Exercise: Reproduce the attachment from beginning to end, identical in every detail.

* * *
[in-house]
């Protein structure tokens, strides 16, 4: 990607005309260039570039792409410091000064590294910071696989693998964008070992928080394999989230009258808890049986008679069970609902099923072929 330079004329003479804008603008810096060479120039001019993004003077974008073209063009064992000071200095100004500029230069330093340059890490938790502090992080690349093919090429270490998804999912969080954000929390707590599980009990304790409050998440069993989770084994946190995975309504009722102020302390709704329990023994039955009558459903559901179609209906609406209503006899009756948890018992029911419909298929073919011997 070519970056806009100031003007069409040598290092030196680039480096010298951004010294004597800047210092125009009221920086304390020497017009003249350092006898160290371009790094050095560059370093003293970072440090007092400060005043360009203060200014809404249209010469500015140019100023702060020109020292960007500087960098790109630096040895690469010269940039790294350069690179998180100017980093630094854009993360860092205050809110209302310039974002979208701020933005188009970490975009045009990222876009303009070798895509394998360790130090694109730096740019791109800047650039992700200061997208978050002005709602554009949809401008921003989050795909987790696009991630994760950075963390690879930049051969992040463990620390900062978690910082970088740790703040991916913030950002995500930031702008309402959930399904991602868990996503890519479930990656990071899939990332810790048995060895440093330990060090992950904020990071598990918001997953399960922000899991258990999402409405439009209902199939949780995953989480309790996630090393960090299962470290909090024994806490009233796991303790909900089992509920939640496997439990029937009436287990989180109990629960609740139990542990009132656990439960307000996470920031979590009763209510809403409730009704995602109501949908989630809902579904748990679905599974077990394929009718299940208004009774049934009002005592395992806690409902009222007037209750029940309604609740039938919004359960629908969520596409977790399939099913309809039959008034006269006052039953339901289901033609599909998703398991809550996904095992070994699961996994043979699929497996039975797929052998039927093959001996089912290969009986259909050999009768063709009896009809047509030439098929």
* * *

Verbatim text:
[in-house]
């Protein structure tokens, strides 16, 4: 990607005309260039570039792409410091000064590294910071696989693998964008070992928080394999989230009258808890049986008679069970609902099923072929 330079004329003479804008603008810096060479120039001019993004003077974008073209063009064992000071200095100004500029230069330093340059890490938790502090992080690349093919090429270490998804999912969080954000929390707590599980009990304790409050998440069993989770084994946190995975309504009722102020302390709704329990023994039955009558459903559901179609209906609406209503006899009756948890018992029911419909298929073919011997 070519970056806009100031003007069409040598290092030196680039480096010298951004010294004597800047210092125009009221920086304390020497017009003249350092006898160290371009790094050095560059370093003293970072440090007092400060005043360009203060200014809404249209010469500015140019100023702060020109020292960007500087960098790109630096040895690469010269940039790294350069690179998180100017980093630094854009993360860092205050809110209302310039974002979208701020933005188009970490975009045009990222876009303009070798895509394998360790130090694109730096740019791109800047650039992700200061997208978050002005709602554009949809401008921003989050795909987790696009991630994760950075963390690879930049051969992040463990620390900062978690910082970088740790703040991916913030950002995500930031702008309402959930399904991602868990996503890519479930990656990071899939990332810790048995060895440093330990060090992950904020990071598990918001997953399960922000899991258990999402409405439009209902199939949780995953989480309790996630090393960090299962470290909090024994806490009233796991303790909900089992509920939640496997439990029937009436287990989180109990629960609740139990542990009132656990439960307000996470920031979590009763209510809403409730009704995602109501949908989630809902579904748990679905599974077990394929009718299940208004009774049934009002005592395992806690409902009222007037209750029940309604609740039938919004359960629908969520596409977790399939099913309809039959008034006269006052039953339901289901033609599909998703398991809550996904095992070994699961996994043979699929497996039975797929052998039927093959001996089912290969009986259909050999009768063709009896009809047509030439098929």